Modelling the wind-borne spread of highly pathogenic avian influenza virus between farms

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A quantitative understanding of the spread of contaminated farm dust between locations is a prerequisite for obtaining much-needed insight into one of the possible mechanisms of disease spread between farms. Here, we develop a model to calculate the quantity of contaminated farm-dust particles deposited at various locations downwind of a source farm and apply the model to assess the possible contribution of the wind-borne route to the transmission of Highly Pathogenic Avian Influenza virus (HPAI) during the 2003 epidemic in the Netherlands. The model is obtained from a Gaussian Plume Model by incorporating the dust deposition process, pathogen decay, and a model for the infection process on exposed farms. Using poultry- and avian influenza-specific parameter values we calculate the distance-dependent probability of between-farm transmission by this route. A comparison between the transmission risk pattern predicted by the model and the pattern observed during the 2003 epidemic reveals that the wind-borne route alone is insufficient to explain the observations although it could contribute substantially to the spread over short distance ranges, for example, explaining 24% of the transmission over distances up to 25 km.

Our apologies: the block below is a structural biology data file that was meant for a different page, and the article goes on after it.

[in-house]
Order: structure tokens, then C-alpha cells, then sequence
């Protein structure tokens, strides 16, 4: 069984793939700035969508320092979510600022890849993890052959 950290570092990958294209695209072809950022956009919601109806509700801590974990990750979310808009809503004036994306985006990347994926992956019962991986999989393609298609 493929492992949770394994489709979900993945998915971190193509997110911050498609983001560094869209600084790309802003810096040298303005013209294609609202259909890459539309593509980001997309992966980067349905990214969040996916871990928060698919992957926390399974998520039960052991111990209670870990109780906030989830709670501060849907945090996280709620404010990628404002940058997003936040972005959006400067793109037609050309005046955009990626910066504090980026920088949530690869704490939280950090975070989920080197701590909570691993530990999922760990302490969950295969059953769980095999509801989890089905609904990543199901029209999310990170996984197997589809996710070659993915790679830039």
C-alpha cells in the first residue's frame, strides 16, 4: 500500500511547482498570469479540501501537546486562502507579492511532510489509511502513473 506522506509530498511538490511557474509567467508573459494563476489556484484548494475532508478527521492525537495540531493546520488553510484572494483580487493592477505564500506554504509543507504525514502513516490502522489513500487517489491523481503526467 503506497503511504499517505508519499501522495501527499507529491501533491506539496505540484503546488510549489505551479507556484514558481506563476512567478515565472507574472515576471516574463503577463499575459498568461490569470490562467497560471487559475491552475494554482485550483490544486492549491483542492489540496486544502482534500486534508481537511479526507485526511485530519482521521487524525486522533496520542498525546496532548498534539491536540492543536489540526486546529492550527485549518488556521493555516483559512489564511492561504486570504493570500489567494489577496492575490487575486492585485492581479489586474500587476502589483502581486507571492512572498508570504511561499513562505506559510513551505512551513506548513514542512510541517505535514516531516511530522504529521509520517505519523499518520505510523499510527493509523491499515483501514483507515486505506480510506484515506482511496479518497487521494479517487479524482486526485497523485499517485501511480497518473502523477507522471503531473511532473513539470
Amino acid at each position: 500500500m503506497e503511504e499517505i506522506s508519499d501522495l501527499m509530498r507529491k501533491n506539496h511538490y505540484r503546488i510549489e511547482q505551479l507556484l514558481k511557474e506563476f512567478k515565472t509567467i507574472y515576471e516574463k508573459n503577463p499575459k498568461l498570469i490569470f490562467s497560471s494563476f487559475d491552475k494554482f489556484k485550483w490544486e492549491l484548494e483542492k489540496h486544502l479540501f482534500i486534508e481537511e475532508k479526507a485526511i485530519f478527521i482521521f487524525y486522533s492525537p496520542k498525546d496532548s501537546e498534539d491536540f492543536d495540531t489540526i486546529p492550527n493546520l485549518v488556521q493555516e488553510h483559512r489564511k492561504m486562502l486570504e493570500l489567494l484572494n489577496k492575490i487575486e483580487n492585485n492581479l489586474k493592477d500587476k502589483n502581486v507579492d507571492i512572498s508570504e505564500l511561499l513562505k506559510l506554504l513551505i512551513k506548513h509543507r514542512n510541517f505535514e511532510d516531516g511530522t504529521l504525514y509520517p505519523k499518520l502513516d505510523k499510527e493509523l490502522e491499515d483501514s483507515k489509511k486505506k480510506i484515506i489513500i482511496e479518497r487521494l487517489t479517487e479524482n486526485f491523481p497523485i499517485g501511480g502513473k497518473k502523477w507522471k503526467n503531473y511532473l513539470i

Original languageEnglish
Article numbere31114
JournalPLoS ONE
Issue number2
Publication statusPublished - 2012


  • mouth-disease virus
  • swine-fever virus
  • livestock buildings
  • commercial poultry
  • airborne spread
  • great-britain
  • risk-factors
  • a virus
  • epidemic
  • foot


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